This episode: Bacterial enzymes could convert donated blood to be compatible with more people in need!
Download Episode (8.0 MB, 11.7 minutes) Show notes: Microbe of the episode: Cucumber leaf spot virus News item Takeaways Blood transfusions using donated blood save many lives. Unfortunately, most donations can't be given to just anyone that needs blood; there must be a match in blood type between donor and recipient, or else a life-threatening reaction could occur in the recipient's body. So type A can't donate to type B, or vice versa, but type O is compatible with the other types. In this study, bacterial enzymes found in human gut microbes have the ability to cleave off the unique type A and B sugars on the surface of red blood cells. This could allow the conversion of all donated blood to type O, greatly increasing the blood bank supply, but more testing is needed to develop the process. Journal Paper: Rahfeld P, Sim L, Moon H, Constantinescu I, Morgan-Lang C, Hallam SJ, Kizhakkedathu JN, Withers SG. 2019. An enzymatic pathway in the human gut microbiome that converts A to universal O type blood. Nat Microbiol 4:1475–1485.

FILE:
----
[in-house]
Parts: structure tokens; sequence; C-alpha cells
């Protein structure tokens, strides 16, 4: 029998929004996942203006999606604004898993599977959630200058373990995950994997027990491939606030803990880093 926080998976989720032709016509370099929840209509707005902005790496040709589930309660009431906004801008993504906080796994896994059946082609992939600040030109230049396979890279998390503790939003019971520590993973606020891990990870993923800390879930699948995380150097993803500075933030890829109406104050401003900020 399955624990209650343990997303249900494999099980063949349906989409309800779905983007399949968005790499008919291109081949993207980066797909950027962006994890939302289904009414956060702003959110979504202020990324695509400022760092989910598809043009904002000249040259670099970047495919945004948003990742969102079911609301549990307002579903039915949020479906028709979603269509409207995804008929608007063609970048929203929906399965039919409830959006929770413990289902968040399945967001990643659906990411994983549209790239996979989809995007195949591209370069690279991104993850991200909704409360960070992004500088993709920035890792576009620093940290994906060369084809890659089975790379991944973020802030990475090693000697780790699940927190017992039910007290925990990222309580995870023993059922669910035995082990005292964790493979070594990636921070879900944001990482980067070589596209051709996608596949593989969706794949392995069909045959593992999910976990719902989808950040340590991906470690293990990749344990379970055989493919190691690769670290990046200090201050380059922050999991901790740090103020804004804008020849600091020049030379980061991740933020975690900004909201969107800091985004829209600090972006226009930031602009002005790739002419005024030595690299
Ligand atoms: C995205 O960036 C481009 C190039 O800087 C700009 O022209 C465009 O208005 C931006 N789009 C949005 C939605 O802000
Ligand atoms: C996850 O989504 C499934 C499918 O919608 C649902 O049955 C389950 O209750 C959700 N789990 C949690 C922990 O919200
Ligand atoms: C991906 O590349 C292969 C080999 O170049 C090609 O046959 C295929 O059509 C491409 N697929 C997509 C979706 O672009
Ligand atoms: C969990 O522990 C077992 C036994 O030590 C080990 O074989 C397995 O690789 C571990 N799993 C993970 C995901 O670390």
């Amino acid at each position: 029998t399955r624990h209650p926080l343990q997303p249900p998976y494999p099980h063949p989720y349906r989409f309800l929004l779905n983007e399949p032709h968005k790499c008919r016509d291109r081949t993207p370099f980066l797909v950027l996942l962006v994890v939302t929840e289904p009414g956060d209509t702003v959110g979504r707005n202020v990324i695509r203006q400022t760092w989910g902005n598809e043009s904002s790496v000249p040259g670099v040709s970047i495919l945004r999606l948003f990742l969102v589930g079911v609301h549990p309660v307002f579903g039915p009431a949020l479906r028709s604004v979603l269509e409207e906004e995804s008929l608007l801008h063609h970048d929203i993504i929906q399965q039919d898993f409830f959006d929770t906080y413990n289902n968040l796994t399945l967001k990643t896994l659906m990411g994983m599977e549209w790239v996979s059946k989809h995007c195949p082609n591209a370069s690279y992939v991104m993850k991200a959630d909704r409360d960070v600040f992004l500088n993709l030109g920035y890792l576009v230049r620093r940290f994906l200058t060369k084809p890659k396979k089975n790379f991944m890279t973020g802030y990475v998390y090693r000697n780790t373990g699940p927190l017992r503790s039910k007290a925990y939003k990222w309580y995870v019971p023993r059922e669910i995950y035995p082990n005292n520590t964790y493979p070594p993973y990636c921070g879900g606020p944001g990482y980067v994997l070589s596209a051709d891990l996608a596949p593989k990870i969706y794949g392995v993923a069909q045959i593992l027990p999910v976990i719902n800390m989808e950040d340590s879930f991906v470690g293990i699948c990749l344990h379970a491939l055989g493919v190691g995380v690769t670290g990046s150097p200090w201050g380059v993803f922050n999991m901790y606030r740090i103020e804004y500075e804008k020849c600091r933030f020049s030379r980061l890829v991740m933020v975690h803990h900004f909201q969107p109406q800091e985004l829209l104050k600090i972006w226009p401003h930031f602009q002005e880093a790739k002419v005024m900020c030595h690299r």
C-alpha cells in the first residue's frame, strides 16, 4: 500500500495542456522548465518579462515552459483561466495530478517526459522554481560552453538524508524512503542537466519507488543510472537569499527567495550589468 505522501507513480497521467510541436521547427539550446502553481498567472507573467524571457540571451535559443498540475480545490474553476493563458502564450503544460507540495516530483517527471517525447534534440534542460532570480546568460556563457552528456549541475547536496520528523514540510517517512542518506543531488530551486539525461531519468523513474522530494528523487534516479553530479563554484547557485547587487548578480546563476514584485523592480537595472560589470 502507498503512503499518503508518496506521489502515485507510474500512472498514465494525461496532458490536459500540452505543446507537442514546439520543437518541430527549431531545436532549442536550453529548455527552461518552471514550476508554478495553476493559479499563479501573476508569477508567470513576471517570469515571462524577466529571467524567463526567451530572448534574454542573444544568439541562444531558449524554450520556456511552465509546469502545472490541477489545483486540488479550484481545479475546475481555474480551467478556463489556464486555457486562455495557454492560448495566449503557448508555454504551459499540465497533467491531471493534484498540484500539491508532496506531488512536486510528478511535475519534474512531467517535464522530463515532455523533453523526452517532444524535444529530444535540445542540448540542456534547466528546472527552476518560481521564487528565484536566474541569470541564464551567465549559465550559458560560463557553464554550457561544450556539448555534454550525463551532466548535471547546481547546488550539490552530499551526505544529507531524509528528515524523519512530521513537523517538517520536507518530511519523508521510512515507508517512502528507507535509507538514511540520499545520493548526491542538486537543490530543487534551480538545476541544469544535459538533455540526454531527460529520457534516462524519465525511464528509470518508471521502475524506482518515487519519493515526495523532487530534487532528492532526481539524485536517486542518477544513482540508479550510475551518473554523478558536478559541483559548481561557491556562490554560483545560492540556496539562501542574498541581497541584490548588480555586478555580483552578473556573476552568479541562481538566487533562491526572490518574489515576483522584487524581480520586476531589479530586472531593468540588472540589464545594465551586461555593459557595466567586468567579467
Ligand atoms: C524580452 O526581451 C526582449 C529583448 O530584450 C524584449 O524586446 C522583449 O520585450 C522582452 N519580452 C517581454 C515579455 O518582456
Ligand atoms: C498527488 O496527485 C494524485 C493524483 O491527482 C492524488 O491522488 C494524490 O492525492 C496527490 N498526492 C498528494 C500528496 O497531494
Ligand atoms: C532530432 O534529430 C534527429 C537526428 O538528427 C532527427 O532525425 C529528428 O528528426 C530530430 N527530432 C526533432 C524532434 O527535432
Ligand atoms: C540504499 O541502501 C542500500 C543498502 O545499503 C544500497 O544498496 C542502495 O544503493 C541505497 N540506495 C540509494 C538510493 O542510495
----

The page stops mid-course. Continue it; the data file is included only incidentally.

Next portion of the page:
Other interesting stories:
Email questions or comments to bacteriofiles at gmail dot com. Thanks for listening!
Subscribe: Apple Podcasts, RSS, Google Play. Support the show at Patreon, or check out the show at Twitter or Facebook